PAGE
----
The hon. Member for Beaconsfield also said, as did the hon. Member for Southwark, North and Bermondsey, that we will have an opportunity to study the effectiveness of the measures over a period of time in potentially difficult circumstances. We will be able to reflect on that and study exactly how the measures have been used. When we are impinging on people's liberties and their ability to travel, it is only right that the House should be satisfied that the measures are effective and proportionate. The Bill will give us an opportunity to do so and to undertake that evaluation over a required period of time. I am grateful for the support that the measures have received.

Lords amendment agreed to.

Lords amendment No. 2 agreed to.

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Adjournment (Easter)

Motion made, and Question proposed, That this House do now adjourn.—[Mr. Sutcliffe.]

1.37 pm

Mr. Tam Dalyell (Linlithgow): This Easter, an innocent man—innocent of the monstrous crime that he has been found guilty of committing—languishes in Barlinnie prison in Glasgow. His name is Abdel Basset Al Megrahi. Before Parliament rises, the House ought to get an undertaking that the British Government—yes, the British Government—and not a highly controversial, devolved Crown Office in Edinburgh, will address certain questions.

Our country's relations with the Arab world have not been devolved to a Scottish Parliament, where, perhaps for understandable reasons, not one of the 129 Members has been prepared to take a sustained, in-depth view of the Lockerbie case.

Now that the appeal is over, what steps are being taken to preserve the productions amassed by the Crown for use in the Lockerbie trial? Can an assurance be given that they will not be destroyed in the same way as certain police note books have apparently been destroyed?

In particular, the British Government have a duty to look at the statement of my former constituent—she is at present a constituent of the Leader of the House—former Woman Police Constable Mary Boylan, a thoroughly credible retired police constable. She states:

Who gave the instruction for the destruction of notebooks? After all, this was the biggest unresolved murder trial in Scottish legal history. The answer to that question is likely to be found not in Edinburgh, but in London.

I have known and worked closely with the following distinguished police officers as heads of F Division covering West Lothian: David Garbutt, Tom Wood, David Mitchell, Kenneth Mackenzie, Gordon Munro and Allan Shanks. I have also worked with the chief constables of Lothian and Borders police: Sir William Sutherland QPM between 1983 and 1996, and Sir Roy Cameron QPM between 1996 and 2002. I simply do not believe that any one of them, off their own bat, would have allowed, for reasons of routine and storage space, the destruction of notebooks relating to the biggest murder trial in Scottish history.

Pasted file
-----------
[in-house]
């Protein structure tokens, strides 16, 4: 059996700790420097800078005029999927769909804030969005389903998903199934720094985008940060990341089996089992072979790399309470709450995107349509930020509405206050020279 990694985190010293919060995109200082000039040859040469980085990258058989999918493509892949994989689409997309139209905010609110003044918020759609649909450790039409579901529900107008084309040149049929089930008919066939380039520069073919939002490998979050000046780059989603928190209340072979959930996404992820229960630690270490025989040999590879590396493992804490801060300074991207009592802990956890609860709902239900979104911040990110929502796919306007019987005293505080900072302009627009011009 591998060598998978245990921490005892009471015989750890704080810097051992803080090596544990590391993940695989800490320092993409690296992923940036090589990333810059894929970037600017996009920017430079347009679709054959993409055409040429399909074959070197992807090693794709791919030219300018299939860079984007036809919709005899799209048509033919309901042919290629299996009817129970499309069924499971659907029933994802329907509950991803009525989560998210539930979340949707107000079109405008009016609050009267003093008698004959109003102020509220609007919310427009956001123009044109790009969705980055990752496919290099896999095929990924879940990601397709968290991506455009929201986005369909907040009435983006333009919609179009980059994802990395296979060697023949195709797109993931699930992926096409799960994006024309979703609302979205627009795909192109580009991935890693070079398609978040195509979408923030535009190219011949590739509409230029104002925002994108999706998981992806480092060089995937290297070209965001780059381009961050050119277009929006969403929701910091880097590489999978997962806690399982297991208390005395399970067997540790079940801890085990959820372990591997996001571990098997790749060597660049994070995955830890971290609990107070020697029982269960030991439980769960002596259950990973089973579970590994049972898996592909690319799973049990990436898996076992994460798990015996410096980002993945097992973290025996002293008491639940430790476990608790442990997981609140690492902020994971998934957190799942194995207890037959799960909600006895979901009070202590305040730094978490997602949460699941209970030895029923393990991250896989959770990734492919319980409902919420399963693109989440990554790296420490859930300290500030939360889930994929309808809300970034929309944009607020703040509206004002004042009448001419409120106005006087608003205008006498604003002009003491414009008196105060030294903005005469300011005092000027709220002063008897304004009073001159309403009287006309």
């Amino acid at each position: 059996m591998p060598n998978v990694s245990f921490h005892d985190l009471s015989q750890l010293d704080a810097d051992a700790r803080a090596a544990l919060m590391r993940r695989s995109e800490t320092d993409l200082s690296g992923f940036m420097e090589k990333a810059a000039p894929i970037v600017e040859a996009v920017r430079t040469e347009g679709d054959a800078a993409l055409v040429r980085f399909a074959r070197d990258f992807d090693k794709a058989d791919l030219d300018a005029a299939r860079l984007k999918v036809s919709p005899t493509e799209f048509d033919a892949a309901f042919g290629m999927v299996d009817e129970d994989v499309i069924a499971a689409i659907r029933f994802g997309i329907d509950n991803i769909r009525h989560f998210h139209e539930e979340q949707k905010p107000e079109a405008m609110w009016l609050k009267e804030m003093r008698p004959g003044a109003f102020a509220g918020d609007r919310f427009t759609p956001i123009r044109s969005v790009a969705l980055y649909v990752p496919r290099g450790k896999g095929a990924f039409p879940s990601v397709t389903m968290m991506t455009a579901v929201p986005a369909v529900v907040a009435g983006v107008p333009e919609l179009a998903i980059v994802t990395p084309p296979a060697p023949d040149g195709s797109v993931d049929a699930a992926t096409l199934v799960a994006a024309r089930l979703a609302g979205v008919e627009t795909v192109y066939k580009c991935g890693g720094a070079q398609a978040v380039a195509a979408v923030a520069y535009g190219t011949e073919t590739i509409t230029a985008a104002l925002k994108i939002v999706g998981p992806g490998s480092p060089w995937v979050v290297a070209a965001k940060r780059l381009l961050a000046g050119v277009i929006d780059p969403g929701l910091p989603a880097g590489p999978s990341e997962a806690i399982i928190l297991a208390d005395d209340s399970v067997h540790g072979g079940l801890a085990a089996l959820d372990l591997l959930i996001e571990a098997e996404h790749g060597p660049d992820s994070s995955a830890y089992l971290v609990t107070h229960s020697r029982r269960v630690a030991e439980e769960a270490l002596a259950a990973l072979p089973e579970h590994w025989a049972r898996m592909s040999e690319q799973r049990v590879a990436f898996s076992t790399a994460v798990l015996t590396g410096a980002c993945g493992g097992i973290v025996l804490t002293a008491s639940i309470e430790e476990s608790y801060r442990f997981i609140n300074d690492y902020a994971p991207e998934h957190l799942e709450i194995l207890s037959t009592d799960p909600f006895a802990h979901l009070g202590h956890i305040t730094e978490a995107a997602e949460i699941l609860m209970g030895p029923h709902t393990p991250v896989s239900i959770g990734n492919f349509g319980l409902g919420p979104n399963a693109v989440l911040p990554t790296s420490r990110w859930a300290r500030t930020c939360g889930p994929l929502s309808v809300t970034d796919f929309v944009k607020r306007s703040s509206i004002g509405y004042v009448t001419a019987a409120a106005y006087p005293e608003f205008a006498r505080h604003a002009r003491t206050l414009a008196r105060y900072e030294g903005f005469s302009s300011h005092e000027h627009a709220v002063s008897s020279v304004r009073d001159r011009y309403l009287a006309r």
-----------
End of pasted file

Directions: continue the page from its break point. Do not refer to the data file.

Mary Boylan, the ex-police constable, states:

this happened on 28 December 1988—

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Her statement continues:

Mary Boylan continues:

He is also remembered at the Arlington cemetery and, I believe, in the Pentagon.

In 1989, Police Constable Boylan was informed by a colleague that the suitcase belonging to Curry was that which contained the bomb that blew up Pan Am 103. That is what she says. I want to know who will verify the statement and show whether it is true or false. If the bomb was in Curry's suitcase, Mr. Megrahi is hardly likely to be guilty. There is a whole literature on this subject—one almost needs to be a professor of Lockerbie studies—and it would be inappropriate and selfish to take up more of the House's time to go into the matter, but these questions must be addressed.

It has been said that eight Scottish judges cannot possibly be wrong. I draw to the House's attention the conclusion of the Appeal Court's ruling, which some of us have read very carefully. At paragraph 369, Lord Cullen and his colleagues state:

"he" being William Taylor QC. The paragraph continues:

Lord Cullen and his colleagues—

That is an extremely careful statement, as one would expect of Lord Cullen and his colleague judges. It does not go into the detail of the matters that were before the trial court at Zeist.

These are complex matters, and it would be wrong and absurd of me to ask my hon. Friend the Parliamentary Secretary to respond off the top of his head. All I ask is that these extremely serious matters be taken on board by the Government in London, not just passed over to the Crown Office in Edinburgh. I ask for careful reflection on what I have said and proposed, and for a response in the fullness of time.